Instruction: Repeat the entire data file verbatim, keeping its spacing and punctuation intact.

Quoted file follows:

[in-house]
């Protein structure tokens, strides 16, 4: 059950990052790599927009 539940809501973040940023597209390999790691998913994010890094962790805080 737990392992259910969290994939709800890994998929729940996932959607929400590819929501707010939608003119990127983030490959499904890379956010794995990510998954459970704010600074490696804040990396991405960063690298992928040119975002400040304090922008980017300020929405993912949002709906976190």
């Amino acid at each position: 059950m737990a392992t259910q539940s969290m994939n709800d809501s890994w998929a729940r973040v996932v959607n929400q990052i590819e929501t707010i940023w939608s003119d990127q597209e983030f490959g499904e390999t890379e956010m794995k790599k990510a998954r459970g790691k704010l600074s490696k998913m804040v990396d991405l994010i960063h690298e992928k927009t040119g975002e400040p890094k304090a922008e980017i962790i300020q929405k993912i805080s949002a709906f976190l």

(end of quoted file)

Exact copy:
[in-house]
């Protein structure tokens, strides 16, 4: 059950990052790599927009 539940809501973040940023597209390999790691998913994010890094962790805080 737990392992259910969290994939709800890994998929729940996932959607929400590819929501707010939608003119990127983030490959499904890379956010794995990510998954459970704010600074490696804040990396991405960063690298992928040119975002400040304090922008980017300020929405993912949002709906976190």
């Amino acid at each position: 059950m737990a392992t259910q539940s969290m994939n709800d809501s890994w998929a729940r973040v996932v959607n929400q990052i590819e929501t707010i940023w939608s003119d990127q597209e983030f490959g499904e390999t890379e956010m794995k790599k990510a998954r459970g790691k704010l600074s490696k998913m804040v990396d991405l994010i960063h690298e992928k927009t040119g975002e400040p890094k304090a922008e980017i962790i300020q929405k993912i805080s949002a709906f976190l």